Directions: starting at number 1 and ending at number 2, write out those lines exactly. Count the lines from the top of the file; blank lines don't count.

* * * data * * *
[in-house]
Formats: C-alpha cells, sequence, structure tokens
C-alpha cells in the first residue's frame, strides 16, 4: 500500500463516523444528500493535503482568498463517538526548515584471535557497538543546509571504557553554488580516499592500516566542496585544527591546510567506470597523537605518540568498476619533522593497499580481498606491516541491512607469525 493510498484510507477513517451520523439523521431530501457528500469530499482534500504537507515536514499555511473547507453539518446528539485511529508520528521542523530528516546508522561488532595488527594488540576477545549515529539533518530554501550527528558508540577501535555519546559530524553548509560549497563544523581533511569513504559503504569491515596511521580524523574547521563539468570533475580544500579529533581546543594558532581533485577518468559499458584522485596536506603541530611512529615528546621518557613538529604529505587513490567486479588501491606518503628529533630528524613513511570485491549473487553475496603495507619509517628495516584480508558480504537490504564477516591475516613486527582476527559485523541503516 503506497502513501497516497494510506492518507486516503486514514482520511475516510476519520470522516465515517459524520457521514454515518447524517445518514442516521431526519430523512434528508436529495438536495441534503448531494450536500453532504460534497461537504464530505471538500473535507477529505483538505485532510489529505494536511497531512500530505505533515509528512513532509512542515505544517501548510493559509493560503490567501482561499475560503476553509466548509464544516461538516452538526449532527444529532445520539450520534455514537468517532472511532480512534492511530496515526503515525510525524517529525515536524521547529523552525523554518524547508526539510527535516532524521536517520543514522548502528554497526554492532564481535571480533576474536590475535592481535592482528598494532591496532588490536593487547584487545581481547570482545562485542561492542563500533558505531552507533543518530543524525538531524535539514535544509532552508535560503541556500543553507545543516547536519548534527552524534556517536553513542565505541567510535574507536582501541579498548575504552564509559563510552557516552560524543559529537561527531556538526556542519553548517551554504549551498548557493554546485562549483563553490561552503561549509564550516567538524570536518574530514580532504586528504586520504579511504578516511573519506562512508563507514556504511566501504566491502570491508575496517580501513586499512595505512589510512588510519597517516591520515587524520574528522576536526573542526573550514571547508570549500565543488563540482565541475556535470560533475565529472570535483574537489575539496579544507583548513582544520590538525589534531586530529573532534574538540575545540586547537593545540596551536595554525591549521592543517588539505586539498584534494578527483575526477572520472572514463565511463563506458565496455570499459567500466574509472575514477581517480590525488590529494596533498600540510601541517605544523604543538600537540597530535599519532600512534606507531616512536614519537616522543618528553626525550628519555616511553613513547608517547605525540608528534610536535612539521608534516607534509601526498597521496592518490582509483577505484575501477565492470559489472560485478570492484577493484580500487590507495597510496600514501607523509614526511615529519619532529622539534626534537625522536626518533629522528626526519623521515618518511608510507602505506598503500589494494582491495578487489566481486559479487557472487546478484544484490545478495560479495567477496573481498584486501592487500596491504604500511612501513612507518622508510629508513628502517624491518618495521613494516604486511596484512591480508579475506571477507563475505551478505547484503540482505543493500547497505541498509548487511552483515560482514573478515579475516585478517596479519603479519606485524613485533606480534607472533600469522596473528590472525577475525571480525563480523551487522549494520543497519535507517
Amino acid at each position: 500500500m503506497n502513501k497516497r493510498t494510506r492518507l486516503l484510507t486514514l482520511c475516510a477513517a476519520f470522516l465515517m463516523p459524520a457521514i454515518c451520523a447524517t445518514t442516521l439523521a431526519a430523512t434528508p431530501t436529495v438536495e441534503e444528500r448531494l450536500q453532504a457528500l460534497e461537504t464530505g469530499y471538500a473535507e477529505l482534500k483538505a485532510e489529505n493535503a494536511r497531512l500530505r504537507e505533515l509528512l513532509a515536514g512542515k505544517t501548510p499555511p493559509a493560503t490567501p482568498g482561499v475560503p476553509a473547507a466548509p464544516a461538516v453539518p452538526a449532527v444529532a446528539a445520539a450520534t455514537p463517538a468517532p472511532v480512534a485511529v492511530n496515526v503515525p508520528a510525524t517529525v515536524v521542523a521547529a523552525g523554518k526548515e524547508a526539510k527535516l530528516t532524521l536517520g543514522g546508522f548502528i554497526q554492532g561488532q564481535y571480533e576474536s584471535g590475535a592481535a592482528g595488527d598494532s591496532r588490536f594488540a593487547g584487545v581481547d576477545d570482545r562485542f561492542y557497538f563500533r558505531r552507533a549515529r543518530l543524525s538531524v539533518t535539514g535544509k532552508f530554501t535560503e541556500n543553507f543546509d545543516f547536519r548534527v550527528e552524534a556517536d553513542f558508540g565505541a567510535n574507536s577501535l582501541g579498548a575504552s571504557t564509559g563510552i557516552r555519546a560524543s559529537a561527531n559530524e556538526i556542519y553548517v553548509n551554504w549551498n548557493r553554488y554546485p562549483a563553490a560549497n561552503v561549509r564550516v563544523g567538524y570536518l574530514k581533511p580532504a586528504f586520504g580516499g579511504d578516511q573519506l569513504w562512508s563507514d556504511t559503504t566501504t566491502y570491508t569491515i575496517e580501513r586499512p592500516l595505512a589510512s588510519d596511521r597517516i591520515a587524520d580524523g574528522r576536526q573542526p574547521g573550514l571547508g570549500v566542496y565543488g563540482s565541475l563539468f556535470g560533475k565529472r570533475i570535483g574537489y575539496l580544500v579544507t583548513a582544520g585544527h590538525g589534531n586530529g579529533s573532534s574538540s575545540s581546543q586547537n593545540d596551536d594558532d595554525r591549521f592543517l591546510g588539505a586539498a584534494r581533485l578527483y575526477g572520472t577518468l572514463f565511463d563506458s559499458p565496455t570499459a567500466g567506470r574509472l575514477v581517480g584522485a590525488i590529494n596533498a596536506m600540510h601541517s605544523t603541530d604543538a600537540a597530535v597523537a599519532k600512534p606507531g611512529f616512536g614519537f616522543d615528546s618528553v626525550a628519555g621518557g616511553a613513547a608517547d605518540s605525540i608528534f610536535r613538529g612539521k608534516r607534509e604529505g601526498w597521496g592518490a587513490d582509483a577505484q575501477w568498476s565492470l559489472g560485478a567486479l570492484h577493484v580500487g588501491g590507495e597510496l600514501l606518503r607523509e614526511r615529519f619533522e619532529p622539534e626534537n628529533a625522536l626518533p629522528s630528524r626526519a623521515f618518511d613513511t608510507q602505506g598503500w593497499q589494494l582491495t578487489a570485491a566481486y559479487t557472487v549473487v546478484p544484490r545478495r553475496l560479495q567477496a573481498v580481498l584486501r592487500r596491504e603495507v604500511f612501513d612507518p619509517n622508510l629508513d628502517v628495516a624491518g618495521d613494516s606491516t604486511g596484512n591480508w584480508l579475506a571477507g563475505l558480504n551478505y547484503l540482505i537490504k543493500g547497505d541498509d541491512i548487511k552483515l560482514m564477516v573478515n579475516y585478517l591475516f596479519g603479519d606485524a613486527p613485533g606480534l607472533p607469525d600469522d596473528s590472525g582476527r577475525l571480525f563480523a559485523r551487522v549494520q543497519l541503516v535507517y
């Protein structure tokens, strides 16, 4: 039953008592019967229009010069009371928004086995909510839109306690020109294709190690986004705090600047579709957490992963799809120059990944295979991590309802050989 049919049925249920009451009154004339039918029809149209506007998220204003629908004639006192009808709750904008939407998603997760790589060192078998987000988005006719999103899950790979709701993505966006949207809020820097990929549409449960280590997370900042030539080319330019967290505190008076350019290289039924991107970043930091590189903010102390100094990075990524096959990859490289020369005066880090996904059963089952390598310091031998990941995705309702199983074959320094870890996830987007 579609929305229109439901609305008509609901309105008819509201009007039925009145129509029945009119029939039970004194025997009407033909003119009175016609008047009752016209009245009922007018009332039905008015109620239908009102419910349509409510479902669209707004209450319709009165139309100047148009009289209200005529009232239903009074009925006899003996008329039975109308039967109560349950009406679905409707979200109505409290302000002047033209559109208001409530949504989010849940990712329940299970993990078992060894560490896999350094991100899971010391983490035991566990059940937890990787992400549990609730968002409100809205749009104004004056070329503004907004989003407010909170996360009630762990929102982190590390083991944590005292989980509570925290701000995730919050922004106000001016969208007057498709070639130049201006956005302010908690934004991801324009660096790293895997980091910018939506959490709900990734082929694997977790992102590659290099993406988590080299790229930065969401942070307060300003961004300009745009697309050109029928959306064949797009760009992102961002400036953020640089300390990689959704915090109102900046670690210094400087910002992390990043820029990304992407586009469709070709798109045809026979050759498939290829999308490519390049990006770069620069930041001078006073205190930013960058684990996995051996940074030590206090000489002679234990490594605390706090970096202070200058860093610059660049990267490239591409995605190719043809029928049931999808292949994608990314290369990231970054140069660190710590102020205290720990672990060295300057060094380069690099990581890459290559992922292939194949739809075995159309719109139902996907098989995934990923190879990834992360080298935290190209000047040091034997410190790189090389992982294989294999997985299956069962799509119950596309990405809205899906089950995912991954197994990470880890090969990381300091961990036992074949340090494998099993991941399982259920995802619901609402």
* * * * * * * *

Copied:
[in-house]
Formats: C-alpha cells, sequence, structure tokens